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Measles Becomes a Medical, Scientific, Political Issue in US

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Measles Becomes a Medical, Scientific, Political Issue in US
Measles Becomes a Medical, Scientific, Political Issue in US

Measles has become a public health issue in the United States. Measles cases were first reported last month at Disneyland in California. Since then, the disease has spread to more than 100 people across the country. Many of those patients are children.

Measles is a serious illness that spreads easily. Sometimes, it can be deadly. The recent outbreak has re-opened a debate about vaccines that protect people from measles and other diseases.

In 2000, the United States declared that measles was eliminated from the country. In other words, it was no longer a health threat to Americans. U.S. officials say the disease was defeated because of a highly effective measles vaccine, a strong vaccination program and a strong public health system.

With a vaccination, a medical worker puts a small amount of the disease into a person's body. As a result, the body learns to protect itself from the disease.

Eric Handler is a public health officer. He says some parents do not vaccinate their children because they are afraid the vaccine will create other problems – especially autism.

But Mr. Handler says medical researchers have clearly found that vaccines do not cause autism. He says parents who are worried about vaccines get their information from the Internet and from friends.

Dotty Hagmier is a parent who did not vaccinate her children. She believes vaccinations can give children an illness they will have for their entire lives.

"There is also many risks if they get the vaccine versus getting an illness that they could actually recover from."

Sandy Roffman is not vaccinating her daughter either. But she has another reason: her daughter has cancer and cannot receive even a small amount of measles in a vaccine.

Ms. Roffman is angry that some people do not protect their children from measles. She says that, for one thing, she knows what it is like to take care of a very sick child.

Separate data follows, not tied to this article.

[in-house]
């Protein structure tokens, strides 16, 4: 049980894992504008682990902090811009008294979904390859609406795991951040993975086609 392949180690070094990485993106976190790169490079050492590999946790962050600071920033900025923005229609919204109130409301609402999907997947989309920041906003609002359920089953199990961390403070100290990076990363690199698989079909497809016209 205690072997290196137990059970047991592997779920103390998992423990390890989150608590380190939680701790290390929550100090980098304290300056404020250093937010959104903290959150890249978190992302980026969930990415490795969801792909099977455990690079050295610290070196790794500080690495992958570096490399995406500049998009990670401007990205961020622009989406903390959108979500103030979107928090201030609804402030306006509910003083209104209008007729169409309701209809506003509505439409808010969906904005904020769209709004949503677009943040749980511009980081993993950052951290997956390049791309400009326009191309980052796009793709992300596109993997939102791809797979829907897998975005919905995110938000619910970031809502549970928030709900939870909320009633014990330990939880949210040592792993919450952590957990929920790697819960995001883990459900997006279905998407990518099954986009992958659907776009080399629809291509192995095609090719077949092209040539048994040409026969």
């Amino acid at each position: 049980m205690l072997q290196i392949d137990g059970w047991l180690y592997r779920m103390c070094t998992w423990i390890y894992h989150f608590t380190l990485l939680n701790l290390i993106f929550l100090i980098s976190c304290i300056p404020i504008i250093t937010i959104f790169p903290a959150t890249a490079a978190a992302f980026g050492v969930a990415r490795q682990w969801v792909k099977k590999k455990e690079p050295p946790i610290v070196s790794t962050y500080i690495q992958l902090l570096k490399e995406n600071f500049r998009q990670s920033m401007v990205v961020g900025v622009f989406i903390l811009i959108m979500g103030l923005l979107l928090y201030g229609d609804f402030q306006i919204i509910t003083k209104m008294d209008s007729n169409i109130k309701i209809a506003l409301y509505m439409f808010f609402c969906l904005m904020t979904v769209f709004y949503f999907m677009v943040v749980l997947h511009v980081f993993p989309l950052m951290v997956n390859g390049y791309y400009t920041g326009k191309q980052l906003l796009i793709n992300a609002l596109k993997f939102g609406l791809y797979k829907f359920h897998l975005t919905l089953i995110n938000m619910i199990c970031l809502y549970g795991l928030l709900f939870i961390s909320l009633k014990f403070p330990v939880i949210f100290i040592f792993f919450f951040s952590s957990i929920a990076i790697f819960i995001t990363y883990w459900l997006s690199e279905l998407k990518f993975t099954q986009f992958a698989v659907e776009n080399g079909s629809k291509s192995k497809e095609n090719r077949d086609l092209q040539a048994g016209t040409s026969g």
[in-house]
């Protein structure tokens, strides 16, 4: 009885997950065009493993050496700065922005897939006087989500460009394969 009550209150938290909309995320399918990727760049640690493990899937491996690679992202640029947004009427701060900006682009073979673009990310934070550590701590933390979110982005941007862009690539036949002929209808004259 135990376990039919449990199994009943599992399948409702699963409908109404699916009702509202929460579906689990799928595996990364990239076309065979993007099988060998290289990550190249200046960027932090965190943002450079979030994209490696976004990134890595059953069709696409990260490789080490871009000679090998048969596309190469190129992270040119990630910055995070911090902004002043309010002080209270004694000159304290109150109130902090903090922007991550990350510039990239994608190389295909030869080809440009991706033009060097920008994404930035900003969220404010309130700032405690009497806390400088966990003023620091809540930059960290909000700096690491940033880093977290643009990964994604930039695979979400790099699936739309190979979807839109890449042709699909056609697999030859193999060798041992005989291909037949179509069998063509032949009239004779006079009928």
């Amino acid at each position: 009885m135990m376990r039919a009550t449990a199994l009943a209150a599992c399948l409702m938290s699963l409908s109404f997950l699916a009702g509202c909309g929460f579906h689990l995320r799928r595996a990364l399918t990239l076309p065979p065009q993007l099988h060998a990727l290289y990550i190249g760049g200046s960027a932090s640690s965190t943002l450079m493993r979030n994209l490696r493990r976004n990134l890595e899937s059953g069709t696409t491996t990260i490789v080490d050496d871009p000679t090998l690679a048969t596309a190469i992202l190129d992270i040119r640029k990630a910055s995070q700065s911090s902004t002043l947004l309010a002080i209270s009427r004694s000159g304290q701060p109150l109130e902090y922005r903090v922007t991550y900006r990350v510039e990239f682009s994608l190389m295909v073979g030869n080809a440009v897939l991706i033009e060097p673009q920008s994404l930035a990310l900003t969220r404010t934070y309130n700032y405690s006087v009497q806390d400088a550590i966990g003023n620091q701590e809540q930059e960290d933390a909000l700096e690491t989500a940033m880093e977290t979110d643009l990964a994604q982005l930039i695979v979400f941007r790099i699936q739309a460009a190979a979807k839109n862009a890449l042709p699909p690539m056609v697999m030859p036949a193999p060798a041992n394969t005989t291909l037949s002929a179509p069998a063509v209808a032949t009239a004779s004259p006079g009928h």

"It's unfathomable to me that, A., anyone would deliberately put their child in harm and B., would put the rest of the world at harm."

Top health experts agree with Ms. Roffman. Doctor Anthony Fauci leads the U.S. National Institutes of Health. He told Congress that parents who refuse to have their kids vaccinated put others at risk.

Dr. Tom Frieden is the head of the Centers for Disease Control and Prevention. He says vaccinations were important for public health.

"The more kids who are not vaccinated, the more they are at risk and the more they are putting their neighbor's kids at risk, as well."

Dr. Linda Fu is an infectious disease expert at Children's National Health System in Washington. She says studies have shown that vaccines save lives, and the side effects are rare and minor. Problems can include mild pain or a higher than normal body temperature. She notes that measles can cause ear infections, hearing loss, brain damage, pneumonia and death.

Yet the dispute over vaccines and measles has become so heated in the U.S. that politicians are talking about it.

Former Secretary of State Hillary Clinton wrote on social media, "The science is clear: The earth is round, the sky is blue, and vaccines work."

Ms. Clinton may be seeking the presidency in 2016 for the Democratic Party. Kentucky Senator Rand Paul may be a presidential candidate for the Republican Party. Mr. Paul also says he supported vaccines. But he also said he heard vaccines were linked to mental disorders.

"I've heard of many tragic cases of walking, talking, normal children who wound up with profound mental disorders after vaccines."

Another Republican who might be a presidential candidate is New Jersey Governor Chris Christie. He noted that parents should have some choice on whether to have their children vaccinated.

All three politicians have been criticized for their comments.

A public opinion survey last year found that 68 percent of Americans believe the government should require all children to get vaccinations. Thirty percent said parents should decide.

I'm Anne Ball.

This report was based on stories from VOA Correspondent Jim Malone and reporter Elizabeth Lee. Kelly Jean Kelly wrote this story for VOA Learning English. George Grow was the editor.

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Words in this Story

outbreak – n. a sudden spread of disease or an increase in fighting

autism – n. a developmental disability that can cause social, communication or behavioral problems

for one thing – phrase, used to present possible reasons for something

infectious – adj. sick with something that causes disease

Now it's your turn to use these Words in this Story. In the comments section, write a sentence using one of these words and we will provide feedback on your use of vocabulary and grammar.

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